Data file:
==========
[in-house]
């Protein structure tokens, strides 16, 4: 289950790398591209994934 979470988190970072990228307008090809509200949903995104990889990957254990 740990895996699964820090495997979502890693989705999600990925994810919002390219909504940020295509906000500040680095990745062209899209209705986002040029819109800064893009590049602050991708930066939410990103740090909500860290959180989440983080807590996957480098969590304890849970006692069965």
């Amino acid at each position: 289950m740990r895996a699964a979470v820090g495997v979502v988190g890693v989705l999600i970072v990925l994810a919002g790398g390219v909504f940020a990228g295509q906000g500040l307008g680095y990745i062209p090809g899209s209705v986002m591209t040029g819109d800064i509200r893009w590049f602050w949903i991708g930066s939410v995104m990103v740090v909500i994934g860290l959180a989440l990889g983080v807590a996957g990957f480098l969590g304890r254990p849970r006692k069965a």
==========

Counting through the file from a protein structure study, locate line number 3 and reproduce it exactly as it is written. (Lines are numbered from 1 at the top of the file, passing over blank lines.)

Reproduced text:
């Amino acid at each position: 289950m740990r895996a699964a979470v820090g495997v979502v988190g890693v989705l999600i970072v990925l994810a919002g790398g390219v909504f940020a990228g295509q906000g500040l307008g680095y990745i062209p090809g899209s209705v986002m591209t040029g819109d800064i509200r893009w590049f602050w949903i991708g930066s939410v995104m990103v740090v909500i994934g860290l959180a989440l990889g983080v807590a996957g990957f480098l969590g304890r254990p849970r006692k069965a």